Concerns over white supremacist fliers that have appeared in Fargo

Fliers saying "Trump was the first. We're the next" and "This country is your birthright. Don't give it up" were found downtown.

A series of fliers that have been appearing in Fargo are raising concerns they signal that beginning of a white supremacist movement in the city.

Pictures of four fliers attached to posts in downtown alleys were posted on Facebook by Christopher Smith on Monday, which was International Holocaust Remembrance Day. They had been removed by Tuesday.

Four different fliers were posted, one saying "Trump was the first. We're the next" with the names of several white supremacist and nationalist websites posted below. Another says "This country is your birthright. Don't give it up" and another "Real Christians, drive out your parasite class."

Three of the fliers contain reference to the name "The Flyovers," possibly the name of the group behind the fliers. According to anti-racism Fargo nonprofit Unity-ND, it is a term used to designate the "Red States" that voted for Republican President Donald Trump in November.

Those same three fliers also feature a symbol depicting two vertical carets, which are positioned in a way reminiscent of a swastika. One shows a family sheltering under an umbrella emblazoned in this symbol from the Star of David, the Hammer and Sickle, a marijuana leaf and a syringe above it.

According to, a fifth flier apparently with the website address printed on it was also found saying "White people have a right to exist." Smith added that posters saying "White Lives Matter altright" promoting an alt-right barbecue started appearing last Thursday.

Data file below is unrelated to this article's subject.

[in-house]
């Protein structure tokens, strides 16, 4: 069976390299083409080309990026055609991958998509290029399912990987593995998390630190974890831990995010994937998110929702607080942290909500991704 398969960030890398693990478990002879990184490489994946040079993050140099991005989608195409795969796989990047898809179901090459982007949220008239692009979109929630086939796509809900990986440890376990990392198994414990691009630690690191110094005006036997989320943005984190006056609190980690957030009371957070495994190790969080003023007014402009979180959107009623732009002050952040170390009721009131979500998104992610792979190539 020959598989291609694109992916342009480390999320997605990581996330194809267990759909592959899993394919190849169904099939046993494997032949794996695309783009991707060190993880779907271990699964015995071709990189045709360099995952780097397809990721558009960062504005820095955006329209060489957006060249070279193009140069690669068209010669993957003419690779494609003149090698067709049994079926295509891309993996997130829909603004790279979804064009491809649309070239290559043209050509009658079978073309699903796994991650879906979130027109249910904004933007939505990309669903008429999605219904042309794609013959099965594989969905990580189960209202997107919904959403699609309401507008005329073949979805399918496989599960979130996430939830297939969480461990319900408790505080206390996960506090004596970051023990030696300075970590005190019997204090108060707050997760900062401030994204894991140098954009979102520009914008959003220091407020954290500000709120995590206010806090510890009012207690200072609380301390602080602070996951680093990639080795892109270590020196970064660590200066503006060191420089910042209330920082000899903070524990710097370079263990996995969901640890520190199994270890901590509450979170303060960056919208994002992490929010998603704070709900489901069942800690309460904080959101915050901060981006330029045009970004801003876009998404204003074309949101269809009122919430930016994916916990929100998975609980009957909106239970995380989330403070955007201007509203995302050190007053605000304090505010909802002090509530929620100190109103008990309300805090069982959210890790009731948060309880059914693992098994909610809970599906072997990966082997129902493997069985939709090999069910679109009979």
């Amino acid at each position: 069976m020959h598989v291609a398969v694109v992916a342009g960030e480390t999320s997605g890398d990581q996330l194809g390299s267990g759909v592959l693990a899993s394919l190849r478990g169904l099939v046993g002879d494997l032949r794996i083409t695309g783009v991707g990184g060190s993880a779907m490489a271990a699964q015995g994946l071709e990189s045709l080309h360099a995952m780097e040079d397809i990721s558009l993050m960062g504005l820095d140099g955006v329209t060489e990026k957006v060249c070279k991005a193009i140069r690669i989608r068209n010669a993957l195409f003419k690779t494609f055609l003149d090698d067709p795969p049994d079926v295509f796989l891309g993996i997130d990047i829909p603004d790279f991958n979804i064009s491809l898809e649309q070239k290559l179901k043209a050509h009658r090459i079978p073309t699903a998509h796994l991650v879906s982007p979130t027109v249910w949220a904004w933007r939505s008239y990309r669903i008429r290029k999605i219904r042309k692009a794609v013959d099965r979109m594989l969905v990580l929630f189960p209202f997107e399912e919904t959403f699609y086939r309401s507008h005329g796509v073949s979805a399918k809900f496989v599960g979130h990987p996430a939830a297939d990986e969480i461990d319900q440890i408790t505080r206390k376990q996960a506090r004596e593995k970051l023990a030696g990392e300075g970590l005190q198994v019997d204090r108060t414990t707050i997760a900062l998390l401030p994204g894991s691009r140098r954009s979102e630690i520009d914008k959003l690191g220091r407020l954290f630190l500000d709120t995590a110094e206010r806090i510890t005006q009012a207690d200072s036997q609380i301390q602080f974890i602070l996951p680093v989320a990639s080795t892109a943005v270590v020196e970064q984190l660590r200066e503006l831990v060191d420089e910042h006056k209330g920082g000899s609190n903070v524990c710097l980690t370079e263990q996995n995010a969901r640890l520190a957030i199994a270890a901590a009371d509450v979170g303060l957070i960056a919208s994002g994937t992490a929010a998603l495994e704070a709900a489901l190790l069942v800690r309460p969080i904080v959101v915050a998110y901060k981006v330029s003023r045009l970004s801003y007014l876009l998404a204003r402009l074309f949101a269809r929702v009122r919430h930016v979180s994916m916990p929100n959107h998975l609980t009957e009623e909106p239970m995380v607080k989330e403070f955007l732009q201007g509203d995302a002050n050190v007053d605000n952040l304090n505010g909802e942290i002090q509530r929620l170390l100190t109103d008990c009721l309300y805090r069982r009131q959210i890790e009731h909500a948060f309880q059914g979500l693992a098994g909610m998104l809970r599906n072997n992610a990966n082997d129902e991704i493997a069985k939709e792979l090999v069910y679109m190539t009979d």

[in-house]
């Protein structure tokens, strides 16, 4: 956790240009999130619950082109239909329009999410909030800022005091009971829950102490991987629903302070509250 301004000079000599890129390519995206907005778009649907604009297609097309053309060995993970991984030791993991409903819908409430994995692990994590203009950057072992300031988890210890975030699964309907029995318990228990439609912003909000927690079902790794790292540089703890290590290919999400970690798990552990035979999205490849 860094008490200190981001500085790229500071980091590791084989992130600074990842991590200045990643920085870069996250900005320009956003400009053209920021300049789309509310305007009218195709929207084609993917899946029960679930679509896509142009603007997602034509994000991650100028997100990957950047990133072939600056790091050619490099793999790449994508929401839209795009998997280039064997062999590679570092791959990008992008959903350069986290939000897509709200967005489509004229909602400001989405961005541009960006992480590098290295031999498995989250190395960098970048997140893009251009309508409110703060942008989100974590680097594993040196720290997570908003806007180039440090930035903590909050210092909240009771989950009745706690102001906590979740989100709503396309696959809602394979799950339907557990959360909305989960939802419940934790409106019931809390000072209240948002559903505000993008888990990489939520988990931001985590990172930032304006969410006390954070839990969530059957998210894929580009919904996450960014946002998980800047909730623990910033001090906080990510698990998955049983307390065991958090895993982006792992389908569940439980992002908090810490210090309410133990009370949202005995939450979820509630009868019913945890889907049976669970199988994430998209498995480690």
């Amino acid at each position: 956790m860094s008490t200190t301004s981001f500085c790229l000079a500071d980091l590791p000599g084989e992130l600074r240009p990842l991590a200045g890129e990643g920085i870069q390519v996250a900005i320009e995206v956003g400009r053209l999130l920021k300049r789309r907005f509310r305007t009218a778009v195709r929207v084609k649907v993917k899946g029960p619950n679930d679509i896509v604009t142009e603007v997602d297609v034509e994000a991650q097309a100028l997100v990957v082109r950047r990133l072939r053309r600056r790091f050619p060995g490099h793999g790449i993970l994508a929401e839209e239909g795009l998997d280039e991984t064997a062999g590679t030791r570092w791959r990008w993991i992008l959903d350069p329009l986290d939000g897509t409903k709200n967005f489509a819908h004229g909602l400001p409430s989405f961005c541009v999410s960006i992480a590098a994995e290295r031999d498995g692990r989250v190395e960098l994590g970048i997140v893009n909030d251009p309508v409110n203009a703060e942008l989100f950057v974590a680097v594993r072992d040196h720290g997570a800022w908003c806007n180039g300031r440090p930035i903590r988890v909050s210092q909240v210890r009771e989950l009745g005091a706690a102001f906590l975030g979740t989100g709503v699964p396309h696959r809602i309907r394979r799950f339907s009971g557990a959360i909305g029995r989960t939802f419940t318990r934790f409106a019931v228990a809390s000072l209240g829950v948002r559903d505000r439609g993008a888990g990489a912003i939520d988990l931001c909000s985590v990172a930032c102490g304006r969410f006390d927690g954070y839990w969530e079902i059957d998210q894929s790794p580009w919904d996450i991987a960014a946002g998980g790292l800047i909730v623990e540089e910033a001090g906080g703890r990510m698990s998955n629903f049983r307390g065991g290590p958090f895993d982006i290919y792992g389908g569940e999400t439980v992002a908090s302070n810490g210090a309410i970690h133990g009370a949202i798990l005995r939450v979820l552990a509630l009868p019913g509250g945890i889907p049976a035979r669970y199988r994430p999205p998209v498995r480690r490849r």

Speaking to the Fargo Forum, Unity-ND said there are indications that the group is wrapping its message "in the trappings of Norse mythology," which some neo-Nazi and white supremacist groups have been known to gravitate to because it mythologizes the virtues of early Northern European white folk, the Southern Poverty Law Center says.

"A person being proud of Swedish heritage is a good thing. But trying to hide your racism behind that pride is a whole 'nother thing," Kade Ferris of Unity-ND told the newspaper. "A thing like this gives good, honest, Scandinavian North Dakotans a black eye."

Unity-ND says that the fliers appear to be the work of an "a la carte" hate group that rather than sticking to a rigid set of beliefs, appears to be plucking themes from various ideologies to "fit their own twisted hate system."

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